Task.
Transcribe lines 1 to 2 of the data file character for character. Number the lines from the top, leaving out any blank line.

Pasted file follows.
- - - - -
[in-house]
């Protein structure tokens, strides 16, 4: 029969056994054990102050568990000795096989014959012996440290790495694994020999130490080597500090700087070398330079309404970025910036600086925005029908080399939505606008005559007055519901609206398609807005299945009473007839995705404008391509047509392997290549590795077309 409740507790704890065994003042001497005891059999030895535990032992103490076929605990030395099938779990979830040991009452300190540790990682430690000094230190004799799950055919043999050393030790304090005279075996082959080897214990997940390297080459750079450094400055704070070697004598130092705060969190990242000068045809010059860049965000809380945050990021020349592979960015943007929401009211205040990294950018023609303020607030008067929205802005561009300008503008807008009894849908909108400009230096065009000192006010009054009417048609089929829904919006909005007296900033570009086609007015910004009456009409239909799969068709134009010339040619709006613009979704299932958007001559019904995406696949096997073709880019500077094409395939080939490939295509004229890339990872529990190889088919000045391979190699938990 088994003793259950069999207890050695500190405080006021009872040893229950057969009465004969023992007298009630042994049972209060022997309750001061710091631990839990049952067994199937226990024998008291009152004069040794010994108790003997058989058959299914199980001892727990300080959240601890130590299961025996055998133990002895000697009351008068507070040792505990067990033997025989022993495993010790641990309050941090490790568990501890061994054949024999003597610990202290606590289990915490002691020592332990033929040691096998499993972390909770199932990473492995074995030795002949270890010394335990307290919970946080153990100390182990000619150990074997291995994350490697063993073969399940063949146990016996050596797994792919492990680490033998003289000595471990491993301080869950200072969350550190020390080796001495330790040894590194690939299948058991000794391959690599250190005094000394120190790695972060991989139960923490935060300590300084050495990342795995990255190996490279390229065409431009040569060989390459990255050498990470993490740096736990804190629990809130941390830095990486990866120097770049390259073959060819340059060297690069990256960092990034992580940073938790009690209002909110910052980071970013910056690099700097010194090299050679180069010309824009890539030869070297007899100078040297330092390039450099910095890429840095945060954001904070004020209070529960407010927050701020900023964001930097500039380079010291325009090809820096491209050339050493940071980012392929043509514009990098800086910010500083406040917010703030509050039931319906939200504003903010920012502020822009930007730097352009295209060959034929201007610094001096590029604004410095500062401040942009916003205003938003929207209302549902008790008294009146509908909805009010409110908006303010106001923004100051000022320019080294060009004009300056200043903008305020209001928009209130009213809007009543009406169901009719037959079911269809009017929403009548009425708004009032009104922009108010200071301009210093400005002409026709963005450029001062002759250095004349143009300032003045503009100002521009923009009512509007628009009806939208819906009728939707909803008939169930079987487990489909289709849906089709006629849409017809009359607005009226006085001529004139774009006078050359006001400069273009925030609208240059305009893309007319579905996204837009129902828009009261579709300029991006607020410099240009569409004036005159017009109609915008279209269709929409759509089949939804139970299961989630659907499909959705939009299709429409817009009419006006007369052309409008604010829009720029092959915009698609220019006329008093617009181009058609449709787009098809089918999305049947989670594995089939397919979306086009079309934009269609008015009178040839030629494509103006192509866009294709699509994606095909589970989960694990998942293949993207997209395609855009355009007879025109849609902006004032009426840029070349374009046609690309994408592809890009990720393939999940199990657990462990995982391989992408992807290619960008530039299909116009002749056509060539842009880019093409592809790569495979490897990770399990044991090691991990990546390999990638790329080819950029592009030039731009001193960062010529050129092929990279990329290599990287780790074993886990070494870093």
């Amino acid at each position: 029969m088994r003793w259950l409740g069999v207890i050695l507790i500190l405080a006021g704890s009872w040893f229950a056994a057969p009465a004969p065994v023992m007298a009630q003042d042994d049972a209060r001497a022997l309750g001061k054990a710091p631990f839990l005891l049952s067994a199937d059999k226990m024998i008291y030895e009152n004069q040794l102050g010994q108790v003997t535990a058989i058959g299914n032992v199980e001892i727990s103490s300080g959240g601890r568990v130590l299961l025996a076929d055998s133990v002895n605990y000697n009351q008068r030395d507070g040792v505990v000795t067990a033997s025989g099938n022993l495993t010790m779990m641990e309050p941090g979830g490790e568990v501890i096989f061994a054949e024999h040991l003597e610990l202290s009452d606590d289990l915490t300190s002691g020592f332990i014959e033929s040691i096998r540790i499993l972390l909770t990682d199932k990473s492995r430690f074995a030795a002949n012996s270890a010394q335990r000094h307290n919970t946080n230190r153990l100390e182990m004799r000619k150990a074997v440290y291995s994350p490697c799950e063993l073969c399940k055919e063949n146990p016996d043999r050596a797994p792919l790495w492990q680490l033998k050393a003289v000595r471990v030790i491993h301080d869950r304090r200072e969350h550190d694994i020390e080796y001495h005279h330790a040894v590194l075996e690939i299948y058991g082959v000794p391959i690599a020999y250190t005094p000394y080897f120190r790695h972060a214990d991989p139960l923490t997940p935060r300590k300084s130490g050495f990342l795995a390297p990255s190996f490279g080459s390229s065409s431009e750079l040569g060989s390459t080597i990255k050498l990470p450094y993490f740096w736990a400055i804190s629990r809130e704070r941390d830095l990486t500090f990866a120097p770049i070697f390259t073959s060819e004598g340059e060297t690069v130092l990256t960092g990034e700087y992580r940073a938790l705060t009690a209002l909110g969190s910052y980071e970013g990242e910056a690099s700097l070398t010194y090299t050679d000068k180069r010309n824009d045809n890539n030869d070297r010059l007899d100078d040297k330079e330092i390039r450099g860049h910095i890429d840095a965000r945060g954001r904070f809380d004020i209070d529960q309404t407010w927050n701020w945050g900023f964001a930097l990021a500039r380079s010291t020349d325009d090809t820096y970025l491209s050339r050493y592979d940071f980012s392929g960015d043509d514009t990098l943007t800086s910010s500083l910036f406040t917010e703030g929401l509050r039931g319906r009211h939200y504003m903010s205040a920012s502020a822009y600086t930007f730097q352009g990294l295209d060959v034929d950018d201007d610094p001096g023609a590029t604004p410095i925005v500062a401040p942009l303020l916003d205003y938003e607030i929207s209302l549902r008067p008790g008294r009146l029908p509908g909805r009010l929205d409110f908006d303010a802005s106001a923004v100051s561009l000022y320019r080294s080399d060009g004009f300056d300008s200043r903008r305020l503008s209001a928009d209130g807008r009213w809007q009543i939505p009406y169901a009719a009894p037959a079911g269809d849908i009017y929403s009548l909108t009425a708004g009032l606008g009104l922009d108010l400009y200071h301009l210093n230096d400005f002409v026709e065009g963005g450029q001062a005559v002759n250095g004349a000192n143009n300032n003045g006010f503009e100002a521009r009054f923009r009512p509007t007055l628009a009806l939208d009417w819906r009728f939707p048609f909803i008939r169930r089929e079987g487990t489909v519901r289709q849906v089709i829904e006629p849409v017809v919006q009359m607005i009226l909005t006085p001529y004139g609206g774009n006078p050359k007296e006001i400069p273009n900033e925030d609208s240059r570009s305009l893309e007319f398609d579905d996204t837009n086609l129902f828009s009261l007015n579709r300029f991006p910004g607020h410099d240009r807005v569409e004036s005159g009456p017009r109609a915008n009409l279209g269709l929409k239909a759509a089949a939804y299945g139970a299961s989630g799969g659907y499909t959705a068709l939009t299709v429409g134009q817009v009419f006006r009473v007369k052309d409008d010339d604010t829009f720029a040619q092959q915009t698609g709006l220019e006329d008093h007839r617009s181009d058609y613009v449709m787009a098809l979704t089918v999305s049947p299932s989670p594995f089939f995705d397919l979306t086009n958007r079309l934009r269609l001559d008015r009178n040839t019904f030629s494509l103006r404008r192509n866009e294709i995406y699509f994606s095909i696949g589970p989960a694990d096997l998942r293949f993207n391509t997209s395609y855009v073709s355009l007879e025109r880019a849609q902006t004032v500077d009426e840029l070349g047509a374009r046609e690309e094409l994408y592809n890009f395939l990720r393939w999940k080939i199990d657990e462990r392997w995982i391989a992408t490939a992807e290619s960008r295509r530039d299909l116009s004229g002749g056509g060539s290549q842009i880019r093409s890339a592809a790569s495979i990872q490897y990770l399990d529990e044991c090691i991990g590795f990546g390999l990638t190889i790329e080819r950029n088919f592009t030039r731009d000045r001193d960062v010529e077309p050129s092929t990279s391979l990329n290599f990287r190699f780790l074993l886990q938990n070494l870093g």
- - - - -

[in-house]
């Protein structure tokens, strides 16, 4: 029969056994054990102050568990000795096989014959012996440290790495694994020999130490080597500090700087070398330079309404970025910036600086925005029908080399939505606008005559007055519901609206398609807005299945009473007839995705404008391509047509392997290549590795077309 409740507790704890065994003042001497005891059999030895535990032992103490076929605990030395099938779990979830040991009452300190540790990682430690000094230190004799799950055919043999050393030790304090005279075996082959080897214990997940390297080459750079450094400055704070070697004598130092705060969190990242000068045809010059860049965000809380945050990021020349592979960015943007929401009211205040990294950018023609303020607030008067929205802005561009300008503008807008009894849908909108400009230096065009000192006010009054009417048609089929829904919006909005007296900033570009086609007015910004009456009409239909799969068709134009010339040619709006613009979704299932958007001559019904995406696949096997073709880019500077094409395939080939490939295509004229890339990872529990190889088919000045391979190699938990 088994003793259950069999207890050695500190405080006021009872040893229950057969009465004969023992007298009630042994049972209060022997309750001061710091631990839990049952067994199937226990024998008291009152004069040794010994108790003997058989058959299914199980001892727990300080959240601890130590299961025996055998133990002895000697009351008068507070040792505990067990033997025989022993495993010790641990309050941090490790568990501890061994054949024999003597610990202290606590289990915490002691020592332990033929040691096998499993972390909770199932990473492995074995030795002949270890010394335990307290919970946080153990100390182990000619150990074997291995994350490697063993073969399940063949146990016996050596797994792919492990680490033998003289000595471990491993301080869950200072969350550190020390080796001495330790040894590194690939299948058991000794391959690599250190005094000394120190790695972060991989139960923490935060300590300084050495990342795995990255190996490279390229065409431009040569060989390459990255050498990470993490740096736990804190629990809130941390830095990486990866120097770049390259073959060819340059060297690069990256960092990034992580940073938790009690209002909110910052980071970013910056690099700097010194090299050679180069010309824009890539030869070297007899100078040297330092390039450099910095890429840095945060954001904070004020209070529960407010927050701020900023964001930097500039380079010291325009090809820096491209050339050493940071980012392929043509514009990098800086910010500083406040917010703030509050039931319906939200504003903010920012502020822009930007730097352009295209060959034929201007610094001096590029604004410095500062401040942009916003205003938003929207209302549902008790008294009146509908909805009010409110908006303010106001923004100051000022320019080294060009004009300056200043903008305020209001928009209130009213809007009543009406169901009719037959079911269809009017929403009548009425708004009032009104922009108010200071301009210093400005002409026709963005450029001062002759250095004349143009300032003045503009100002521009923009009512509007628009009806939208819906009728939707909803008939169930079987487990489909289709849906089709006629849409017809009359607005009226006085001529004139774009006078050359006001400069273009925030609208240059305009893309007319579905996204837009129902828009009261579709300029991006607020410099240009569409004036005159017009109609915008279209269709929409759509089949939804139970299961989630659907499909959705939009299709429409817009009419006006007369052309409008604010829009720029092959915009698609220019006329008093617009181009058609449709787009098809089918999305049947989670594995089939397919979306086009079309934009269609008015009178040839030629494509103006192509866009294709699509994606095909589970989960694990998942293949993207997209395609855009355009007879025109849609902006004032009426840029070349374009046609690309994408592809890009990720393939999940199990657990462990995982391989992408992807290619960008530039299909116009002749056509060539842009880019093409592809790569495979490897990770399990044991090691991990990546390999990638790329080819950029592009030039731009001193960062010529050129092929990279990329290599990287780790074993886990070494870093």